- Rig Rundowns
- Pro Advice
It’s so easy these days with most music being referenced through iPods and earbud headphones to really delve in and analyze the room sounds on most any given recording. When you do, it becomes obvious that most of the biggest sounding guitar tones have a relatively small ambient room sound mixed into the background. It really makes sense when you think about it. If you put your amp into a gigantic cave and play, it’ll sound distant and washed out, much like it does when adding reverb. If you take that same rig and put it in the guest bathroom under the stairs at your mom’s house without touching a knob, that amp will sound huge and loud. And if you can capture the sound of that room with a separate mic, you’ve got yourself a big sounding guitar!
Although the trend has moved toward capturing a livelier room, there was a time when the deader the room, the better it was to record in (the idea being that you can always add a room sound electronically but you can never remove an existing room sound once it’s been tracked). While tracking back in the seventies, painstaking efforts were made to create the ultimate “dead” room to record drums and guitar, with the intent to add the room sound desired later. It was an interesting time for recording. Unless you were doing a really monumental project, you would pay high bucks to a local studio to have them totally kill your much-loved tone… and tell you that’s the way it’s supposed to sound if you want it to be good. Thus the phrase “We’ll fix it in the mix” was born! Even then, it was taboo to dial in your amp ‘verb while tracking. Once you have committed reverb to tape there’s no removing it. It also makes a clean punch-in virtually impossible—the punch spot will always be given away by the overhang of the ‘verb.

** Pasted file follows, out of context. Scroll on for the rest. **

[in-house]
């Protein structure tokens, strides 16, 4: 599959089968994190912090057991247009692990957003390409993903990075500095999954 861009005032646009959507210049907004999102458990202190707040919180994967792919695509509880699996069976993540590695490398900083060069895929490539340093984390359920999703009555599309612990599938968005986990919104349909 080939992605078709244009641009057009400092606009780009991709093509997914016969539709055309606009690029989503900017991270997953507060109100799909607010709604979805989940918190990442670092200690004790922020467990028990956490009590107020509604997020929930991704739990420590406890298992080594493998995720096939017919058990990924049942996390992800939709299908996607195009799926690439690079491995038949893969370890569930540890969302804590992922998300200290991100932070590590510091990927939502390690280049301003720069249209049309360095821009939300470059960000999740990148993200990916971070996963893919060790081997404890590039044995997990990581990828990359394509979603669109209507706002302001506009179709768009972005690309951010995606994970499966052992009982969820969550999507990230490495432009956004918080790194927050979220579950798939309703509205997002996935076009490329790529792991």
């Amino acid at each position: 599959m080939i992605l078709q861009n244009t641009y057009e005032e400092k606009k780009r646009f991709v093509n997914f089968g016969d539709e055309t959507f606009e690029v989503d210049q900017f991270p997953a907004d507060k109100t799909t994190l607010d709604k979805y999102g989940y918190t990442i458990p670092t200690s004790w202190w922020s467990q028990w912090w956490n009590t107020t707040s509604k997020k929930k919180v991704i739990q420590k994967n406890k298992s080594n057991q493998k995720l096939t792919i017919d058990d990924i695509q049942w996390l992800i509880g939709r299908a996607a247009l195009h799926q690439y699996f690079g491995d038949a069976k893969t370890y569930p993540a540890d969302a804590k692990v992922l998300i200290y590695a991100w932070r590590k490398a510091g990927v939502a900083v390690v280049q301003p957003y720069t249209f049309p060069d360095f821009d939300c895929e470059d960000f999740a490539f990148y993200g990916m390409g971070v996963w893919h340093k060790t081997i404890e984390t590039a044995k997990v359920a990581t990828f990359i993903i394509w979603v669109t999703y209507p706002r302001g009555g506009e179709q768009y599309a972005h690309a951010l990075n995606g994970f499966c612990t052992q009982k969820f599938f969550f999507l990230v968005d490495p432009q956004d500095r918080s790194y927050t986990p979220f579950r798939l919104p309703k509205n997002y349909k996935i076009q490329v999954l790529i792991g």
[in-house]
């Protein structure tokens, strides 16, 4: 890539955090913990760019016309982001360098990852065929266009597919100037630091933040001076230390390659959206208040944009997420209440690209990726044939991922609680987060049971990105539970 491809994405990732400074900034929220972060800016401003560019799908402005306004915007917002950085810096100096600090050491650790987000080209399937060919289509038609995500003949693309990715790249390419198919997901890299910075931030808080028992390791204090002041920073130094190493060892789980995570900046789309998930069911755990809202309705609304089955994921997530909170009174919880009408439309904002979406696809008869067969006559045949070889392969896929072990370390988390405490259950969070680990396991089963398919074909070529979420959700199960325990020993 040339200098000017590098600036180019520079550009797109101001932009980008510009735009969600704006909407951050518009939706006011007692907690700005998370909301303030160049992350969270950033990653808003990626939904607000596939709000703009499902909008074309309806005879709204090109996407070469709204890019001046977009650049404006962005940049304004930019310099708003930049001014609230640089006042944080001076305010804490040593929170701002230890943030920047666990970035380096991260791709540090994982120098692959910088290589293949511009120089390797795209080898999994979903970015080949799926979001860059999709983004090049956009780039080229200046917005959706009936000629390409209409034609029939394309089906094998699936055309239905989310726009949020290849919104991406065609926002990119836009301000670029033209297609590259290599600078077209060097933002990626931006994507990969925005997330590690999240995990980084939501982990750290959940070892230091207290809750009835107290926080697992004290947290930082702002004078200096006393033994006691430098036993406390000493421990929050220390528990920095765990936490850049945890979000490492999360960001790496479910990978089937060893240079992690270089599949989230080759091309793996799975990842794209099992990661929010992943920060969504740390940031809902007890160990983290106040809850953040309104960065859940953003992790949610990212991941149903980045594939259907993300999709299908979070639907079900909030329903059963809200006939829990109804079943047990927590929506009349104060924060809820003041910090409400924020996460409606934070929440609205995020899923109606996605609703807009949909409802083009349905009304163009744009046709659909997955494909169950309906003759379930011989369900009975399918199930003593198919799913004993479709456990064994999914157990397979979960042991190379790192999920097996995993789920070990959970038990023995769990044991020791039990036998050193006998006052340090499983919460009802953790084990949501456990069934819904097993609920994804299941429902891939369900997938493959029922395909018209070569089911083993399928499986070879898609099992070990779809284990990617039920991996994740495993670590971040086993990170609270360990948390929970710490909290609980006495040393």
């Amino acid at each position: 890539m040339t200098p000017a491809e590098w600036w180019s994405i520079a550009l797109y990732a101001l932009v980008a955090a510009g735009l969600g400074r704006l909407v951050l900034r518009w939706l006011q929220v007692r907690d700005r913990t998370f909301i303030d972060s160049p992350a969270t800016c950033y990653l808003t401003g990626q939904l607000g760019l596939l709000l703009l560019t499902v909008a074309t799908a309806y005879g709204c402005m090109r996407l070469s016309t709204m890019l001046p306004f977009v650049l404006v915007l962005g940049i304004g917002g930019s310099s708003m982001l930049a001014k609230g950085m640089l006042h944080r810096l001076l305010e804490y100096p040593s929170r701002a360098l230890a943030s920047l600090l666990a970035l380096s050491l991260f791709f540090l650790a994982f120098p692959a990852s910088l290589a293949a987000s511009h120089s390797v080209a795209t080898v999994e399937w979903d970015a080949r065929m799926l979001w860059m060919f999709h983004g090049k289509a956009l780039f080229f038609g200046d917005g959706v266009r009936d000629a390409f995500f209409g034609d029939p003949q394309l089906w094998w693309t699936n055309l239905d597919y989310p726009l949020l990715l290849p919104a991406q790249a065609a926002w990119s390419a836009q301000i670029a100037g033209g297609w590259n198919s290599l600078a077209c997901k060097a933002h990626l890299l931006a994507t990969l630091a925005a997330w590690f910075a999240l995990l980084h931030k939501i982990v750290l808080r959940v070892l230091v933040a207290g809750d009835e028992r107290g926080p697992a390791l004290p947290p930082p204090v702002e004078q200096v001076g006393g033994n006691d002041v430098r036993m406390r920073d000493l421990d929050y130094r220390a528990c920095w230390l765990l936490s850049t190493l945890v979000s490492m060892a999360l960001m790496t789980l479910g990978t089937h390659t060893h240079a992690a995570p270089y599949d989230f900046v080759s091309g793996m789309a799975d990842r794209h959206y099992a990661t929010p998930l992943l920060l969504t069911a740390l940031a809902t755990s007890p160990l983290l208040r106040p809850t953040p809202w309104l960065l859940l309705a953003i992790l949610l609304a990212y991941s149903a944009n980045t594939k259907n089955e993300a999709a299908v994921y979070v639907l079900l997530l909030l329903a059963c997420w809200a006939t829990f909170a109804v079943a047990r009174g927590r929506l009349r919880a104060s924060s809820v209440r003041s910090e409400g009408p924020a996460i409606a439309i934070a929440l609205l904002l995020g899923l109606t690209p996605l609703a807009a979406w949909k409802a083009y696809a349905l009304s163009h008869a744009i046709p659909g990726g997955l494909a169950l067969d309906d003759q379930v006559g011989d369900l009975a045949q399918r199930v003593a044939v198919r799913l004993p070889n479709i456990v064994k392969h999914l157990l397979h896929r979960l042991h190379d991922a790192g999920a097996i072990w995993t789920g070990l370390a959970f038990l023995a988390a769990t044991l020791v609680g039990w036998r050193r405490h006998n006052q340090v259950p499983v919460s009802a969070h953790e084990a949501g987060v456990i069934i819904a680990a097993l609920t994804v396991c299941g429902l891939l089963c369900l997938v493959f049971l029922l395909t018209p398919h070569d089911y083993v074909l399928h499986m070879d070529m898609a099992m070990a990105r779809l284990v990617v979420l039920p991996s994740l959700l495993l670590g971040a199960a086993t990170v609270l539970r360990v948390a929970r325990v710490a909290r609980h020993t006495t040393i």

Don’t get me wrong; reverb can be a cool tool, too. Along with the Fender Telecaster and Fender Showman amp, it was the basis for the surf sound in the sixties. No one found a better use for reverb than the King of the Surf Guitar, Dick Dale. For me, however, unless I’m playing surf music, I’ve always found that adding reverb pulls your direct signal back and impairs the attack and punch of you guitar sound. I will use the slightest bit of digital reverb live, but only because with ear monitors you’re creating an environment that is pumped directly into your ears with the surrounding room sound blocked out. It’s virtually inaudible with the rest of the band playing. I won’t use it on any of my harder drive tones because it does wash out the “whack” that you want when you kick into full throttle electric guitar mayhem. Instead, I’ll add a little delay to wet the signal a bit. A perfect example of how to use delay to liven your sound can be found on Joe Satriani’s Live From San Francisco CD. I don’t think anyone uses delay better live than he does. You can pretty much pick any cut on that CD to hear delay perfection, but a couple of my favorite cuts to listen are: “The Crush Of Love” and “Satch Boogie.”
Most studios I’ve worked in will add reverb that doesn’t commit to track; it gives you a sense of space that helps you track with confidence. So the next time you’re called in to do an important session, show them what a pro you are. Have your gear ready and working right, show up with an assortment of guitars for different tones and styles, have fresh strings on those axes—and kill the reverb from your effects loop!
Rich Eckhardt is one of the most sought after guitarists in Nashville. His ability to cover multiple styles has put him on stage with singers ranging from Steven Tyler of Aerosmith to Shania Twain. Rich is currently playing lead guitar with Toby Keith. His album Soundcheck is available now, with another due this summer.